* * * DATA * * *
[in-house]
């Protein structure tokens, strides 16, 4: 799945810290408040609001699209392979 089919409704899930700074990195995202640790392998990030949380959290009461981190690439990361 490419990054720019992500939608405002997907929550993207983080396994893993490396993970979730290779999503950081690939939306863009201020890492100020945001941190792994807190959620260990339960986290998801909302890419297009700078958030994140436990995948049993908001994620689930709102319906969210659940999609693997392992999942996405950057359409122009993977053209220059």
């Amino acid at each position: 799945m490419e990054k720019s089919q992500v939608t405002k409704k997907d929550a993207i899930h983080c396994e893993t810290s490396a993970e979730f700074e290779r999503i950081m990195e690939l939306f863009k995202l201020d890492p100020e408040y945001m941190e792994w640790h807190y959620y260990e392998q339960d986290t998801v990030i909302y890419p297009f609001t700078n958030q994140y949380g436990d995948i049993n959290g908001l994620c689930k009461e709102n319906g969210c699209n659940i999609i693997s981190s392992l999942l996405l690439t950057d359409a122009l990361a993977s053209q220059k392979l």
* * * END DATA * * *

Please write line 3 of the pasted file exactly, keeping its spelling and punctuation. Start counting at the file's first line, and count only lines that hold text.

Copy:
């Amino acid at each position: 799945m490419e990054k720019s089919q992500v939608t405002k409704k997907d929550a993207i899930h983080c396994e893993t810290s490396a993970e979730f700074e290779r999503i950081m990195e690939l939306f863009k995202l201020d890492p100020e408040y945001m941190e792994w640790h807190y959620y260990e392998q339960d986290t998801v990030i909302y890419p297009f609001t700078n958030q994140y949380g436990d995948i049993n959290g908001l994620c689930k009461e709102n319906g969210c699209n659940i999609i693997s981190s392992l999942l996405l690439t950057d359409a122009l990361a993977s053209q220059k392979l």